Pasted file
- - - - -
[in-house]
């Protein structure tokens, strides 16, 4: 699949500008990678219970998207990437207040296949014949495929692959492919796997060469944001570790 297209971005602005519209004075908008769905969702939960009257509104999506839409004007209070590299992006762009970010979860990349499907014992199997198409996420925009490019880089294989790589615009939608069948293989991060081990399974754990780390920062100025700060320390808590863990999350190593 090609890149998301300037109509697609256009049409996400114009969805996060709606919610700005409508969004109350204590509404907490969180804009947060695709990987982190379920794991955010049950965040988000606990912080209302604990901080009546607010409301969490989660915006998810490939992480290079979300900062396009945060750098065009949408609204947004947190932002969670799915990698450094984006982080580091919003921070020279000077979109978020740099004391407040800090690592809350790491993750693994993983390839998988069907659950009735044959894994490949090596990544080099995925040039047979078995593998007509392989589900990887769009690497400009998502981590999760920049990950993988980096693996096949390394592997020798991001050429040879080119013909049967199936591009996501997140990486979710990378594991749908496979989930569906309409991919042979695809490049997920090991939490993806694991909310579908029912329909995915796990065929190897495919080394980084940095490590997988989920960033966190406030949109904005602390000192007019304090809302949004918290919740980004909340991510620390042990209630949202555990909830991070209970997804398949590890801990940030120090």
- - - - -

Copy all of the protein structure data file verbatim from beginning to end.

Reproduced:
[in-house]
């Protein structure tokens, strides 16, 4: 699949500008990678219970998207990437207040296949014949495929692959492919796997060469944001570790 297209971005602005519209004075908008769905969702939960009257509104999506839409004007209070590299992006762009970010979860990349499907014992199997198409996420925009490019880089294989790589615009939608069948293989991060081990399974754990780390920062100025700060320390808590863990999350190593 090609890149998301300037109509697609256009049409996400114009969805996060709606919610700005409508969004109350204590509404907490969180804009947060695709990987982190379920794991955010049950965040988000606990912080209302604990901080009546607010409301969490989660915006998810490939992480290079979300900062396009945060750098065009949408609204947004947190932002969670799915990698450094984006982080580091919003921070020279000077979109978020740099004391407040800090690592809350790491993750693994993983390839998988069907659950009735044959894994490949090596990544080099995925040039047979078995593998007509392989589900990887769009690497400009998502981590999760920049990950993988980096693996096949390394592997020798991001050429040879080119013909049967199936591009996501997140990486979710990378594991749908496979989930569906309409991919042979695809490049997920090991939490993806694991909310579908029912329909995915796990065929190897495919080394980084940095490590997988989920960033966190406030949109904005602390000192007019304090809302949004918290919740980004909340991510620390042990209630949202555990909830991070209970997804398949590890801990940030120090």